Dwyane Wade is another one of the best combo guards the NBA has ever seen. At 6’4, he had true point guard skills with excellent ball-handling and passing abilities and would be a Hall of Famer even if he never once played shooting guard.
You could say the same if he only played shooting guard and never ran the point. You don’t get a nickname like ‘The Flash’ for being average.
Finally, it would be a sin to leave Magic Johnson off this list. Magic is most people’s best point guard in NBA history. With his phenomenal facilitating ability, he mainly played the point guard position.
However, at 6’9, Magic was beyond unique. He actually could play any position on the court, but his size and scoring ability lent themselves to playing shooting guard as well as point guard and dominating defenders no matter where he was on the court.
What Are the Different Types Of Guards In Basketball?
As we had mentioned before, there are basically two types of guards in basketball, with a combo guard being a combination of these two guards. You have the point guard, or ‘the one’ and the shooting guard, or ‘the two.’
During a game, there are five players for each team on the court. They fill the positions, one through five. Going from one to five tends to lead you from the shortest to the tallest player, though not always. This means most times, your one and two are the two smallest players on the court.
Because of this, your point guard and your shooting guard are expected to have certain skill sets. They aren’t the tallest players so they aren’t expected to get rebounds or be near the hoop, defending it, blocking shots, etc.
Your guards tend to play farther out, near or past the perimeter. They’re usually your best ball handlers on the team and they tend to have a better outside shot than other players.
Although the NBA has developed so much in past decades, that now even much taller players have great outside shots oftentimes. They may even have great skills handling basketball.
Still, even when we talk about players like Kevin Durant, who is almost seven feet tall and plays small forward and power forward (the three and the four) but has an excellent outside shot and great handling of the ball, you will often hear commentators talk about the rarity that someone with his height having ‘guard-like skills.’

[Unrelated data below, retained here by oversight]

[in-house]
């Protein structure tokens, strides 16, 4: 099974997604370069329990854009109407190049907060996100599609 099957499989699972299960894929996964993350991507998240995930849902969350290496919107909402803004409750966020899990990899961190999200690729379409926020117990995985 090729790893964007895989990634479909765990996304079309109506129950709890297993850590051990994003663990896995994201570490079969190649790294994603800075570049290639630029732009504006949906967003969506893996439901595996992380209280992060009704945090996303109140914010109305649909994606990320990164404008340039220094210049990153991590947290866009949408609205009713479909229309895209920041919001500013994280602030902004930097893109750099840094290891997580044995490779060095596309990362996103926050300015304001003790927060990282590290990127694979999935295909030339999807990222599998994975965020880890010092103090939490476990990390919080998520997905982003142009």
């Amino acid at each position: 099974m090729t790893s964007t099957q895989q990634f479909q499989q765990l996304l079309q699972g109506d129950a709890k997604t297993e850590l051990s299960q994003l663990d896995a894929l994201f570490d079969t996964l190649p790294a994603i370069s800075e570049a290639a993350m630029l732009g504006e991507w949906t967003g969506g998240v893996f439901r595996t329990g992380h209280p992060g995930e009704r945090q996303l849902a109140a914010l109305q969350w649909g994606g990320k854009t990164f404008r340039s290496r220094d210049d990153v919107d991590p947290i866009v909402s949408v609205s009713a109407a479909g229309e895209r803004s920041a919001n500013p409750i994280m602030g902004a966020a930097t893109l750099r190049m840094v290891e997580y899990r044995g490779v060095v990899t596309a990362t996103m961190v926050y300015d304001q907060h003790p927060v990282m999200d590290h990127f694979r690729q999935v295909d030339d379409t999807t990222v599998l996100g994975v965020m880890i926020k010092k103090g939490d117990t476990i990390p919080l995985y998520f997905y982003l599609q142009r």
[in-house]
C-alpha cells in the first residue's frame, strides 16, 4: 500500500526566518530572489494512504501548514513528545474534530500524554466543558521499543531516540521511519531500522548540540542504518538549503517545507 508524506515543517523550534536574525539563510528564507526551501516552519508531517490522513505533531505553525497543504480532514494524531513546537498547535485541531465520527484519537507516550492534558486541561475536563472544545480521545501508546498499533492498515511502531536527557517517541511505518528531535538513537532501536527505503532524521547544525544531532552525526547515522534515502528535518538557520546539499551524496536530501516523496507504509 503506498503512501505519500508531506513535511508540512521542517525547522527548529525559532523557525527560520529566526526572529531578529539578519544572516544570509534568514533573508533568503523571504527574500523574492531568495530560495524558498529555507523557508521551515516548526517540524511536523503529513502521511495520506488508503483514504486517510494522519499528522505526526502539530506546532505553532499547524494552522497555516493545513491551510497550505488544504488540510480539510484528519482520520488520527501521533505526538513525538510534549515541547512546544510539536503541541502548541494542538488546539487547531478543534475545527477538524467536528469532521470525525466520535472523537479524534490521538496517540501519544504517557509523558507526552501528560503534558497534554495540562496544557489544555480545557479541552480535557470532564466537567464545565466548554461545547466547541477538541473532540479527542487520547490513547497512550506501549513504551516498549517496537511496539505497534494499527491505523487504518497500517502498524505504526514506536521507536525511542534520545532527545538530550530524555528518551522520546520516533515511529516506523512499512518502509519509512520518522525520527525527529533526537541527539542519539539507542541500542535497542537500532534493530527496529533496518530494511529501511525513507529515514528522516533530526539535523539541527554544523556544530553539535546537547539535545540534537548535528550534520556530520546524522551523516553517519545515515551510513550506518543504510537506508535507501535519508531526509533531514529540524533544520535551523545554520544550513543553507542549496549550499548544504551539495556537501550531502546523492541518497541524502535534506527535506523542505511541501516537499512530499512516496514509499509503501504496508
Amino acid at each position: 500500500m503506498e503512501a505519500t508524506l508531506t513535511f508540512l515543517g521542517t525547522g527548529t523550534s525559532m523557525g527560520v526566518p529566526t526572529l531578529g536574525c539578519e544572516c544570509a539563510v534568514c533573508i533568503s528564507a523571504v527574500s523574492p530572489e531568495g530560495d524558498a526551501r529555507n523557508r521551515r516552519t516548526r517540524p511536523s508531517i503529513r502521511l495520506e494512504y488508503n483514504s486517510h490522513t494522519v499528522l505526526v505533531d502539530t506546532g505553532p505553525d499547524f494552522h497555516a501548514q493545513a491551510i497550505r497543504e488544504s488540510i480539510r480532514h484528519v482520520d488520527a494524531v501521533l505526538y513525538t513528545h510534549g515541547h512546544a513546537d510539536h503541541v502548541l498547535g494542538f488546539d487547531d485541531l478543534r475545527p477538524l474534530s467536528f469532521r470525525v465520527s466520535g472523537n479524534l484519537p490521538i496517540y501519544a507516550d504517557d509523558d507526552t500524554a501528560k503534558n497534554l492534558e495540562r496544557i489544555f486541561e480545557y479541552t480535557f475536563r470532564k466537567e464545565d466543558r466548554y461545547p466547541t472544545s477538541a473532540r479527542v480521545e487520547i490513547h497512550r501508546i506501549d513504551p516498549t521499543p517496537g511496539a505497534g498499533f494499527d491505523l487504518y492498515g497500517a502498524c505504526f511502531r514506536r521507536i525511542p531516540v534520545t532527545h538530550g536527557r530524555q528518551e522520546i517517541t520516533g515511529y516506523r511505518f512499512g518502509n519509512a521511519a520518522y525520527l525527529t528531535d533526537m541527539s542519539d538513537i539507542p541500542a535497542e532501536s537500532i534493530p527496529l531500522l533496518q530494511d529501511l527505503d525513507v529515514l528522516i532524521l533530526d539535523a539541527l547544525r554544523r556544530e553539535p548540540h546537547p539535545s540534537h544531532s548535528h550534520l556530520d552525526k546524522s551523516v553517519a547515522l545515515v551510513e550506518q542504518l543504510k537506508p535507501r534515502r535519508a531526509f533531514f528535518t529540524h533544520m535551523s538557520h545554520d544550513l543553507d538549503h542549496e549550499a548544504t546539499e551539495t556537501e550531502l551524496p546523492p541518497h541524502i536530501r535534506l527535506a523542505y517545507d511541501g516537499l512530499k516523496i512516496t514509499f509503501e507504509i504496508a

Another thing to note is that your guard positions usually play defense against the other guards on the opposite team. This tends to be because of the fact that they’re usually similar sizes and heights and will be of similar speed, quickness and agility.
Now, you’re likely wondering, what are the specific roles of each of these guards? What is expected from a point guard and a shooting guard? So, let’s get into that.
What Is a Point Guard?
A point guard, ‘the one’, is the initiator of the offense nine times out of 10. As a team runs up the court, the point guard dribbles the ball up the court.
Everyone else will get into position, whether it be under the hoop, near the three-point line, and the point guard will usually bring the ball up to the top of the key.
Oftentimes, they bring the ball up to the center of the three-point line or beyond it, giving them a clear view of the frontcourt and everyone on the court.
You’ll often see a point guard calling out plays and motioning with their free hand. Perhaps, pointing to certain players and telling them where to go or maybe holding up one finger or two, signaling a specific play for the team to run.
As mentioned, the point guard is the equivalent of a quarterback in football, and the specific skill set they must have is what allows them to run the offense.
Good ball-handling is a must. You’ll often hear people refer to players with great ‘handles’ and that’s referring to the way someone dribbles the ball. The best guards almost look like they have the ball on a string.